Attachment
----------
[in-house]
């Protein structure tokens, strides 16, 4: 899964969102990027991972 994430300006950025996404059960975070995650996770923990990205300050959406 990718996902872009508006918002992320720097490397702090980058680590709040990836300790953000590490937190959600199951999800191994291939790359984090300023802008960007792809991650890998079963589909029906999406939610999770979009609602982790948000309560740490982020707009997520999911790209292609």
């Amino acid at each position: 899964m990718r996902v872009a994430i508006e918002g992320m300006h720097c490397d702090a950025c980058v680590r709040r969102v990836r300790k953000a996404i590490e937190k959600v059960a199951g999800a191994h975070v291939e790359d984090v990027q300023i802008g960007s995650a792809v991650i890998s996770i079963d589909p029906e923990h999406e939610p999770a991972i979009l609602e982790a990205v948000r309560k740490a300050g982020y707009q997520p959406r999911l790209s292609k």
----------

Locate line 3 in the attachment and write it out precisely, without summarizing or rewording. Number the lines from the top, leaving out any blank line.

């Amino acid at each position: 899964m990718r996902v872009a994430i508006e918002g992320m300006h720097c490397d702090a950025c980058v680590r709040r969102v990836r300790k953000a996404i590490e937190k959600v059960a199951g999800a191994h975070v291939e790359d984090v990027q300023i802008g960007s995650a792809v991650i890998s996770i079963d589909p029906e923990h999406e939610p999770a991972i979009l609602e982790a990205v948000r309560k740490a300050g982020y707009q997520p959406r999911l790209s292609k």